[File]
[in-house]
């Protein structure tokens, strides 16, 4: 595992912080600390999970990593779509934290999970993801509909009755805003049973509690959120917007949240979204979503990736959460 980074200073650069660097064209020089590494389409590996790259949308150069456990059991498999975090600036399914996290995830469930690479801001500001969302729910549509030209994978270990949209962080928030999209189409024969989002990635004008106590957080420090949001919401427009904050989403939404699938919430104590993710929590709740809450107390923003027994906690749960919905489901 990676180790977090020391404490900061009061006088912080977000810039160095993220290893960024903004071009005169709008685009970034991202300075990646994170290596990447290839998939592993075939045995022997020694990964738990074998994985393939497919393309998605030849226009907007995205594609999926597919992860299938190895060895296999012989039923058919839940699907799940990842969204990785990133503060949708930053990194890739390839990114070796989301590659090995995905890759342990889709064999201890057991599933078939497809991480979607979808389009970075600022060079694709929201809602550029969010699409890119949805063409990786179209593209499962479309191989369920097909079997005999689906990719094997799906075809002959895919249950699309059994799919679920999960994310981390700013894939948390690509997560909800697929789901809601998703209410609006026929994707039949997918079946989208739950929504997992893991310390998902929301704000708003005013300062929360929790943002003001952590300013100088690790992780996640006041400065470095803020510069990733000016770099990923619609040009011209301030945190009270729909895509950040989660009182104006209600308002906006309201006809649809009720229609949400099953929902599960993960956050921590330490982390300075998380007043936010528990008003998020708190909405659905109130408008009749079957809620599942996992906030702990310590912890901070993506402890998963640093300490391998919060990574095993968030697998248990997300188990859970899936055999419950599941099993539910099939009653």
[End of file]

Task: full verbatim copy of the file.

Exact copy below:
[in-house]
């Protein structure tokens, strides 16, 4: 595992912080600390999970990593779509934290999970993801509909009755805003049973509690959120917007949240979204979503990736959460 980074200073650069660097064209020089590494389409590996790259949308150069456990059991498999975090600036399914996290995830469930690479801001500001969302729910549509030209994978270990949209962080928030999209189409024969989002990635004008106590957080420090949001919401427009904050989403939404699938919430104590993710929590709740809450107390923003027994906690749960919905489901 990676180790977090020391404490900061009061006088912080977000810039160095993220290893960024903004071009005169709008685009970034991202300075990646994170290596990447290839998939592993075939045995022997020694990964738990074998994985393939497919393309998605030849226009907007995205594609999926597919992860299938190895060895296999012989039923058919839940699907799940990842969204990785990133503060949708930053990194890739390839990114070796989301590659090995995905890759342990889709064999201890057991599933078939497809991480979607979808389009970075600022060079694709929201809602550029969010699409890119949805063409990786179209593209499962479309191989369920097909079997005999689906990719094997799906075809002959895919249950699309059994799919679920999960994310981390700013894939948390690509997560909800697929789901809601998703209410609006026929994707039949997918079946989208739950929504997992893991310390998902929301704000708003005013300062929360929790943002003001952590300013100088690790992780996640006041400065470095803020510069990733000016770099990923619609040009011209301030945190009270729909895509950040989660009182104006209600308002906006309201006809649809009720229609949400099953929902599960993960956050921590330490982390300075998380007043936010528990008003998020708190909405659905109130408008009749079957809620599942996992906030702990310590912890901070993506402890998963640093300490391998919060990574095993968030697998248990997300188990859970899936055999419950599941099993539910099939009653």